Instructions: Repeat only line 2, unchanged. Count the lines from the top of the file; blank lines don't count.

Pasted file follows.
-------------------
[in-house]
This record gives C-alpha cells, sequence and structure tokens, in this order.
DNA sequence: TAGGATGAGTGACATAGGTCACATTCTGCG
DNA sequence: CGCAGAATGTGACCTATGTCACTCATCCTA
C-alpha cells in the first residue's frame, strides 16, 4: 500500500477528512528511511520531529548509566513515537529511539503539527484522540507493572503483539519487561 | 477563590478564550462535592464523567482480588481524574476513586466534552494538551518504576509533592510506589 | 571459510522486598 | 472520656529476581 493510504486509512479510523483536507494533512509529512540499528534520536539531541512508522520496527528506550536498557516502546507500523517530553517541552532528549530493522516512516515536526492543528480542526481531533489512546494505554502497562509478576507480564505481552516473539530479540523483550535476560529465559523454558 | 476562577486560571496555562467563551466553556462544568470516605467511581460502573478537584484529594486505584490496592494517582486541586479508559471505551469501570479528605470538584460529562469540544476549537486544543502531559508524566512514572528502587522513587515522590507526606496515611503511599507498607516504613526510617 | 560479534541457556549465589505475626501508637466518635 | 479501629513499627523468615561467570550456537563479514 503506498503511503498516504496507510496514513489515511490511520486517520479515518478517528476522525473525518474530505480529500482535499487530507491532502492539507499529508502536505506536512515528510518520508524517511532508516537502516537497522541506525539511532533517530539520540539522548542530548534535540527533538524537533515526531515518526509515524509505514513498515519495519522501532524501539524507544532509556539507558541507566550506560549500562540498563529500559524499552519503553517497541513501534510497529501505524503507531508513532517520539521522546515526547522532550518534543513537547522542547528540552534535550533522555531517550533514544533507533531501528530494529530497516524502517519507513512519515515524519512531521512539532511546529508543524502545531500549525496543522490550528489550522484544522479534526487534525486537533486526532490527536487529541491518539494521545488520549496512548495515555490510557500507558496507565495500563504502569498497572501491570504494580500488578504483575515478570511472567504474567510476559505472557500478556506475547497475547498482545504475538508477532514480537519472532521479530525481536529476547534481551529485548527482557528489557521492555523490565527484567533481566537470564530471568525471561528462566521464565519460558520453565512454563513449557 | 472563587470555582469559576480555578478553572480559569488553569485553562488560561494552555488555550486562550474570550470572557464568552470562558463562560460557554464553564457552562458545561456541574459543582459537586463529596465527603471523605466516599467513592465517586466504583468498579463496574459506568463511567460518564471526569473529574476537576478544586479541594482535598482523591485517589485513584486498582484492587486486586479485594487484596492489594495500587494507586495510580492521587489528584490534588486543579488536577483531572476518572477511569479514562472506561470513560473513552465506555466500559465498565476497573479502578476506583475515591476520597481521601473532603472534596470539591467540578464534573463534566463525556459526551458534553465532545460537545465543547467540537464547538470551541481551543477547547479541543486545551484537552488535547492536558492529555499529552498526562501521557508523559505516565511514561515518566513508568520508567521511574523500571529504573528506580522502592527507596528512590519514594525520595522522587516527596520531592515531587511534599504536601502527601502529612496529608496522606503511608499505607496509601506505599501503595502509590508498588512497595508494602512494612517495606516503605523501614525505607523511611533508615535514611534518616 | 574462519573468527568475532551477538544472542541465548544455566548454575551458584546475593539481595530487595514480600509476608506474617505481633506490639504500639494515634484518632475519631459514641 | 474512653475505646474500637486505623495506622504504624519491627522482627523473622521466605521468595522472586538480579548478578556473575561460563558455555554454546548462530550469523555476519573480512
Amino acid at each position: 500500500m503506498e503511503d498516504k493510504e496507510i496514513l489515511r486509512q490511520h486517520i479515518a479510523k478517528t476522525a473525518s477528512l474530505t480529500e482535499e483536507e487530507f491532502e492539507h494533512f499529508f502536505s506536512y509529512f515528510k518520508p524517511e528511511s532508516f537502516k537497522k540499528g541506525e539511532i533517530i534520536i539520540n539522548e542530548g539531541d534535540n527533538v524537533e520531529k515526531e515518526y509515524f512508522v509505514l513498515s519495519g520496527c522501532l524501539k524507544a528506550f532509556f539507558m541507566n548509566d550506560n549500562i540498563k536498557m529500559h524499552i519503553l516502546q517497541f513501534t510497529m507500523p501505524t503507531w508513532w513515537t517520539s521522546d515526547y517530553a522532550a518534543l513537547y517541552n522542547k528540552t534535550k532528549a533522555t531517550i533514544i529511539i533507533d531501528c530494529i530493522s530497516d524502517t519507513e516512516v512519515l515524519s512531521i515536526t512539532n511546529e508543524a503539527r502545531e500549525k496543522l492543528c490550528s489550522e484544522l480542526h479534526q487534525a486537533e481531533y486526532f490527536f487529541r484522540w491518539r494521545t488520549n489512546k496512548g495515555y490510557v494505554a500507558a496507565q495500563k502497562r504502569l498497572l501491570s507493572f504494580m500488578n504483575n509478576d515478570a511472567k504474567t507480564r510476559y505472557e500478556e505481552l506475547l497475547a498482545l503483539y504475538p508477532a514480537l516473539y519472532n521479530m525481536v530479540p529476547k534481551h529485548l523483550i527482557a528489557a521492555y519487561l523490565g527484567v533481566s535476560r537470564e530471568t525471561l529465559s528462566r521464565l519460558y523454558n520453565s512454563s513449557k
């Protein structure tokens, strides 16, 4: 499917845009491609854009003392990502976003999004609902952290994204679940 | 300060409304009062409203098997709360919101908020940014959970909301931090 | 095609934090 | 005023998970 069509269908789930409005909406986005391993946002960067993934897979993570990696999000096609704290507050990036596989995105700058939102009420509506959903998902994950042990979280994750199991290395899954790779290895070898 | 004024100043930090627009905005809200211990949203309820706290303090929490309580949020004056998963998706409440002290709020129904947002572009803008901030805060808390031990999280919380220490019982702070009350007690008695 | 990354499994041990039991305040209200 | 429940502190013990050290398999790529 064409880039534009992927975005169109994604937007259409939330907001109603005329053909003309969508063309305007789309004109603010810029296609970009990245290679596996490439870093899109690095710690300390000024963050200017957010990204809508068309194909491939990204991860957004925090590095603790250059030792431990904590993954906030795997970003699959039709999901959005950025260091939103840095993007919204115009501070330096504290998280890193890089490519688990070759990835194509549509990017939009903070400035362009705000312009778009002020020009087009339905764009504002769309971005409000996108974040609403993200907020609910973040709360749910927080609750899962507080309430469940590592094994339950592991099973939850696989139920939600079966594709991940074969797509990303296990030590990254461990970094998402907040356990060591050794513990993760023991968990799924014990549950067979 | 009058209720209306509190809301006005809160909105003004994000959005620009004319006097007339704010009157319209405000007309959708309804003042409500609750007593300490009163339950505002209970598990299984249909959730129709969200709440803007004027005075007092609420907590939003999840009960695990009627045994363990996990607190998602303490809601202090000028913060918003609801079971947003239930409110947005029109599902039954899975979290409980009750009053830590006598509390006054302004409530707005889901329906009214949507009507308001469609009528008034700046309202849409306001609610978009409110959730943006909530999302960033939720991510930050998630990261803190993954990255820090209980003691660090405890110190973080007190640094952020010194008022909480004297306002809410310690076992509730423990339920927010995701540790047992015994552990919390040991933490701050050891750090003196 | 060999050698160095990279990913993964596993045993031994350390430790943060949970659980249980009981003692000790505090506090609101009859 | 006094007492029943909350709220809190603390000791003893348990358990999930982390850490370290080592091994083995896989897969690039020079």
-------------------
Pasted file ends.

This record gives C-alpha cells, sequence and structure tokens, in this order.